Today, April 11th, is the International Day for Maternal Health and Rights. On this day each year, maternal health advocates, researchers, and providers committed to rights-based, comprehensive, and dignified maternal health care raise awareness about pressing issues in maternal health and rights. This week also marks the first Black Maternal Mortality Awareness Week.
At Planned Parenthood of New York City, we’re passionate about providing quality, compassionate, and affordable health care - including to pregnant and parenting mothers. For the last two decades, maternal mortality rates have risen sharply in the United States, where they are already the highest in the developed world. For Black women, maternal mortality rates have reached critical levels, with Black women dying from pregnancy-related complications at 3.5 times the rate of their white counterparts nationally.
In New York City, our maternal mortality rate is actually even worse, and this is unacceptable. According to ProPublica, of the estimated 700 to 900 deaths related to pregnancy and childbirth nationwide each year, New York City accounts for about 30. Our maternal mortality outcomes also feature a worsening racial divide. A New York City Department of Health and Mental Hygiene report showed that Black women were 12 times more likely than their white counterparts to die from pregnancy-related causes.
Pregnancy-related mortality is often associated with obesity, underlying chronic illness, and poverty - all issues that disproportionately affect Black women. Stresses associated with racism and social inequity also likely contribute to racial disparities in health, like differences in infant mortality, preterm birth, and low birth weight. Until we center and prioritize the overall health and well-being of Black women throughout their lifetime, and not just in pregnancy, we won’t see an end to these disparaging statistics.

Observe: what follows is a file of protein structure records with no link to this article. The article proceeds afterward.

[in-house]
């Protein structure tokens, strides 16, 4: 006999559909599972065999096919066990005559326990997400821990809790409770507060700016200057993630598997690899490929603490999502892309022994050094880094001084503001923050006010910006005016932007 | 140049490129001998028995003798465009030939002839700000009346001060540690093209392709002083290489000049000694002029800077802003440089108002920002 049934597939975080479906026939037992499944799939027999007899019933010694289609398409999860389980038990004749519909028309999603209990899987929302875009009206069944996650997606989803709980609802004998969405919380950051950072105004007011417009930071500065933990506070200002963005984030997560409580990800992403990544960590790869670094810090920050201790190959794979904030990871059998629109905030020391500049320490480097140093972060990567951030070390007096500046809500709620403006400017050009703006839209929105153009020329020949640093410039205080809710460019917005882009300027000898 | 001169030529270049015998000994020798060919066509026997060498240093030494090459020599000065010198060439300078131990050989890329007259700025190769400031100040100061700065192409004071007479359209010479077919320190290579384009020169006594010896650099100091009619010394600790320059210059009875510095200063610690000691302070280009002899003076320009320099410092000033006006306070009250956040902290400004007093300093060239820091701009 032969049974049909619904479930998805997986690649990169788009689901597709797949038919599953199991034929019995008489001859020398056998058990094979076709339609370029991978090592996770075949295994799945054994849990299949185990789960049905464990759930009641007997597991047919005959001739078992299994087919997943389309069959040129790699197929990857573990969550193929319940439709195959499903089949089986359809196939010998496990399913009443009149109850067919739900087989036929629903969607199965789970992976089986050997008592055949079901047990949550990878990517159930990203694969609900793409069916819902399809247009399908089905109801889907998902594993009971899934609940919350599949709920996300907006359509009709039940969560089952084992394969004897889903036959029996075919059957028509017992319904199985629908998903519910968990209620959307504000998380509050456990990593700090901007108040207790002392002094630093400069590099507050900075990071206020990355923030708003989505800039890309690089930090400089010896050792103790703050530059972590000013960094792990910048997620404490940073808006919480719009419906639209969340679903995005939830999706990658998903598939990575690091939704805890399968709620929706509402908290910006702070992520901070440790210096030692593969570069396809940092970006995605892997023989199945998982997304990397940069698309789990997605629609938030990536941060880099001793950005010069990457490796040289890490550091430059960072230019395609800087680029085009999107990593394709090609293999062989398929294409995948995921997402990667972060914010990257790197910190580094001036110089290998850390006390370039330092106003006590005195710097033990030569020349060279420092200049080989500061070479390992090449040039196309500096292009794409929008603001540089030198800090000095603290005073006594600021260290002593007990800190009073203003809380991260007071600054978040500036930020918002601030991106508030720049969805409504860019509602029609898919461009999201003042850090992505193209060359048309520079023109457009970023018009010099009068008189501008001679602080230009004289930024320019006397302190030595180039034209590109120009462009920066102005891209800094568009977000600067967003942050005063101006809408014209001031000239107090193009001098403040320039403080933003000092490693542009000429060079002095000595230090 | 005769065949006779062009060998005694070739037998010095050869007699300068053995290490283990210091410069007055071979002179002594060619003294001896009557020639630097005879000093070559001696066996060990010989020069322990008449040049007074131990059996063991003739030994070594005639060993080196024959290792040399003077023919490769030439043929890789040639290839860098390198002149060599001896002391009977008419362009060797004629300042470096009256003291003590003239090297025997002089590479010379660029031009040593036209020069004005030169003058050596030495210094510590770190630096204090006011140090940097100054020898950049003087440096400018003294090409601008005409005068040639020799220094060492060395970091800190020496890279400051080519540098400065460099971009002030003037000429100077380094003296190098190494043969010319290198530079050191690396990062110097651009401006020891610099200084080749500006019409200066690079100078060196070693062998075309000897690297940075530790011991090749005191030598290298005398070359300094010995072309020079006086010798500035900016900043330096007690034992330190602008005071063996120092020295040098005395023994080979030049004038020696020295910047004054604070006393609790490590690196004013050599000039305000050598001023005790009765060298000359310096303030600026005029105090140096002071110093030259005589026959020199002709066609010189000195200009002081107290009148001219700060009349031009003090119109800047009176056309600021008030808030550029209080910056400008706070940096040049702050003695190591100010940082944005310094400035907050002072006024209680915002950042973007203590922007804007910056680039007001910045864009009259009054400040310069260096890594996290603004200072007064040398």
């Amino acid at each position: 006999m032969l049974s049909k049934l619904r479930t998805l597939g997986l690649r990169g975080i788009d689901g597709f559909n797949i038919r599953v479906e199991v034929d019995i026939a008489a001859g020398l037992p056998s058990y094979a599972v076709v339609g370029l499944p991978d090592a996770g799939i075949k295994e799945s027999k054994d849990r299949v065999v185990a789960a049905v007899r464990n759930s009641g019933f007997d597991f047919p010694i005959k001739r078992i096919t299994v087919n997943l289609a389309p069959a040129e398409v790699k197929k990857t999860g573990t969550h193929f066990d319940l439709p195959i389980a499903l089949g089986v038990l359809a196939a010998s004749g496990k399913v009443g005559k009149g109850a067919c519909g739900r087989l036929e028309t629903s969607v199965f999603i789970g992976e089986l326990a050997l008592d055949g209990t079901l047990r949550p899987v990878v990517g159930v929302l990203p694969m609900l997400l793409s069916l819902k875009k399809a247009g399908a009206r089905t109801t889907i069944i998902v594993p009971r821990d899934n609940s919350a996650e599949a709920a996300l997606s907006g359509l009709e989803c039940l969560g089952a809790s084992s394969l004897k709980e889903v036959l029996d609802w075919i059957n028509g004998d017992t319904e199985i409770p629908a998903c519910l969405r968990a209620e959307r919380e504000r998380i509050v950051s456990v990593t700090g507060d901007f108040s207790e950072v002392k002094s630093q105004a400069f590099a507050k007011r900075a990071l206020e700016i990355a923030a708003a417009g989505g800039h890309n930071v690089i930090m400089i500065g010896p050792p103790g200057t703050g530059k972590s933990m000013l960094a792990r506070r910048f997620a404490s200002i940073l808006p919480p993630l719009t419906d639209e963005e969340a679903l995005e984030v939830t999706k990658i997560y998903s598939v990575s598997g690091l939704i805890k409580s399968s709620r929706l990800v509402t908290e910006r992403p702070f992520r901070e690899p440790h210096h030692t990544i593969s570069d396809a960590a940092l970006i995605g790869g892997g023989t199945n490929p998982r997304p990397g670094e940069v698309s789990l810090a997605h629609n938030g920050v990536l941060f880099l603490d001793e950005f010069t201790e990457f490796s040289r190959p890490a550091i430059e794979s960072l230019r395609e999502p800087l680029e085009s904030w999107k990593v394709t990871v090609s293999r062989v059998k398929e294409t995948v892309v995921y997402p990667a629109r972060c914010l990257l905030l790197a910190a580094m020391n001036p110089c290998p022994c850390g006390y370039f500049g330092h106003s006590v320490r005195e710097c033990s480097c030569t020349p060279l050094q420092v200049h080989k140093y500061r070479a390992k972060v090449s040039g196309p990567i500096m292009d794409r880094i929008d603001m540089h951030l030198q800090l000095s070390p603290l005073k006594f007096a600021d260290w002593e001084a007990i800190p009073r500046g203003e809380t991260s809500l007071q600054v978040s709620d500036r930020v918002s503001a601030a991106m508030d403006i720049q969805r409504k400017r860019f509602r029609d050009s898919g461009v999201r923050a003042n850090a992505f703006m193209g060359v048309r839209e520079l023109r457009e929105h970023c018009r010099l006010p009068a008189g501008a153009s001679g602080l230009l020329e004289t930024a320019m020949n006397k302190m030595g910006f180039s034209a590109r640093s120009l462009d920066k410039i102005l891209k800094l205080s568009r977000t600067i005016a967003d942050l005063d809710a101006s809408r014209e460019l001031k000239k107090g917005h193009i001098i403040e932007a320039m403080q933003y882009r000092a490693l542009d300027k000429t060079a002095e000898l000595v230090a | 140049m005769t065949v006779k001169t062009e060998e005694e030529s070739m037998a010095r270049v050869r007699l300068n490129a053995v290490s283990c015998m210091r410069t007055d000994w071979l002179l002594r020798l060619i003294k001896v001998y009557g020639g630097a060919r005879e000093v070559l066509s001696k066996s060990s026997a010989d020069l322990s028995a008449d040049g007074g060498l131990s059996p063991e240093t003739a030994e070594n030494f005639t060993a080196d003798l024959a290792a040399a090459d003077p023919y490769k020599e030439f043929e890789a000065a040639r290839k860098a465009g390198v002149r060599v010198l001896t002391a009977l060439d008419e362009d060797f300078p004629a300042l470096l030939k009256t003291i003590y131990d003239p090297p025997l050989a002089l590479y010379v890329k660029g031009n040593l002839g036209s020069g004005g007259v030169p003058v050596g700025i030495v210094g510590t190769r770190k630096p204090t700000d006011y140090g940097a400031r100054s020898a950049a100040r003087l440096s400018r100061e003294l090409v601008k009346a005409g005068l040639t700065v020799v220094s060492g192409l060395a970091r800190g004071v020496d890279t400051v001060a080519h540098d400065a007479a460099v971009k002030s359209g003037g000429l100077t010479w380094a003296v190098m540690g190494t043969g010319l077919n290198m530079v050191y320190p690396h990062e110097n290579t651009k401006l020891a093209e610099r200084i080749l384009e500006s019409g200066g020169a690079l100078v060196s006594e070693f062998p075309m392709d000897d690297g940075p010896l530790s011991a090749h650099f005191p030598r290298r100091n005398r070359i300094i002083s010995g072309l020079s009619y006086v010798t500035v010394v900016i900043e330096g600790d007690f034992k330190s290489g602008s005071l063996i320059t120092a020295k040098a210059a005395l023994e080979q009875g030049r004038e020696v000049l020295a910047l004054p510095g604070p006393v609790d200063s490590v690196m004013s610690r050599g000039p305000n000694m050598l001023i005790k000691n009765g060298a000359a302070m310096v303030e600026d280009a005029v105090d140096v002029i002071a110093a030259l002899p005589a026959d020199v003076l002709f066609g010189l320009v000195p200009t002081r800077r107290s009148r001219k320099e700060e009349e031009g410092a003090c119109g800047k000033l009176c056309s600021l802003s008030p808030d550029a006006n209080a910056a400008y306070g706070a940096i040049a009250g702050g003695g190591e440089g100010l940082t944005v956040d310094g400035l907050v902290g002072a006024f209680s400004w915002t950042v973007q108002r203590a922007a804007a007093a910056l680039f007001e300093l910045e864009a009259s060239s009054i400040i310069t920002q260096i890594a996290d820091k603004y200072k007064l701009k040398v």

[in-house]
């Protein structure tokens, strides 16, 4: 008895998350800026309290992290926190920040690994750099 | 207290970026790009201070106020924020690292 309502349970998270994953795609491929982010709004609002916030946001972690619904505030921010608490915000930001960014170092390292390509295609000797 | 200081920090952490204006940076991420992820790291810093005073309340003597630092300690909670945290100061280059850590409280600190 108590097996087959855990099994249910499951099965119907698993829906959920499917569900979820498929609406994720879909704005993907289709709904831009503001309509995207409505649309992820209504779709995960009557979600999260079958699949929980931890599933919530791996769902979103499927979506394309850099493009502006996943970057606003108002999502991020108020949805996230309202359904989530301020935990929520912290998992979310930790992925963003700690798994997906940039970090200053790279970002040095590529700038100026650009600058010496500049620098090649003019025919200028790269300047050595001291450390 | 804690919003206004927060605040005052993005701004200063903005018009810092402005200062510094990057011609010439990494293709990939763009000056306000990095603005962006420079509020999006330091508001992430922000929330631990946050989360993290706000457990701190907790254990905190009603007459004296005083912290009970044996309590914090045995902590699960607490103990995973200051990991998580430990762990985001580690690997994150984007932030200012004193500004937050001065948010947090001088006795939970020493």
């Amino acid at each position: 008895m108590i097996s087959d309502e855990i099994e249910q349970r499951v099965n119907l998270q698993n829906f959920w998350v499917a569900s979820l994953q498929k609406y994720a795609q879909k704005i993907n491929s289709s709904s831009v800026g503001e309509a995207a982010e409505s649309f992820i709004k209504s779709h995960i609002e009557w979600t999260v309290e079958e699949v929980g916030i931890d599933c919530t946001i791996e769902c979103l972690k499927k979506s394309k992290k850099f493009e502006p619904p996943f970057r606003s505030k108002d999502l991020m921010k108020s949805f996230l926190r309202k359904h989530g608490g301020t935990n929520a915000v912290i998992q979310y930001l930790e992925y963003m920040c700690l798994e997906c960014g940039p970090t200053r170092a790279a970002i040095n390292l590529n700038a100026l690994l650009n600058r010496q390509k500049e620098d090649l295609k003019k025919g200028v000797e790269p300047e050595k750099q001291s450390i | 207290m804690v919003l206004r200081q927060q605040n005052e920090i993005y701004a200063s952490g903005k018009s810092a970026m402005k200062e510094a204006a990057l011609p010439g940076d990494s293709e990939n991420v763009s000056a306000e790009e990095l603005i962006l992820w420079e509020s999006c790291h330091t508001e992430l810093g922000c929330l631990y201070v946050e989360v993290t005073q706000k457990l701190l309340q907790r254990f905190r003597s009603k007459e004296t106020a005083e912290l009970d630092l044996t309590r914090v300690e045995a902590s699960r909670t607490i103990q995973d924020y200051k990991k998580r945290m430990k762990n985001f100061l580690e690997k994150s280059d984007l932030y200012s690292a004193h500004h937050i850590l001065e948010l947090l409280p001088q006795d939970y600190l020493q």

The New York State Senate just refused to include the Women’s Agenda, 13 provisions that would make a real difference in the lives of New Yorkers, including preventing maternal mortality, in their budget last month. Without committed, wide-reaching efforts to improve maternal health and break barriers to care that lead to shocking health disparities, we cannot transform the problematic systems in place that fail to prioritize the health of women of color.
What are some ways we as a community can better understand and reduce maternal deaths?
We must support organizations doing the critical work of fighting for Black women’s health and safety, fight for equal access to quality care across socioeconomic lines, and most importantly, passionately advocate against the structural racism that has made historically oppressed communities bear the greatest burdens of negative health outcomes in New York City and across the United States.
Black Mamas Matter Alliance is an organization dedicated to Black maternal health, rights, and justice. They work to change policy, cultivate research, advance care for black mothers, and shift culture in the service of improving Black maternal health.
Support them and let the world know that #BlackMamasMatter - together, we can change the trajectory of maternal health for women of color in the United States.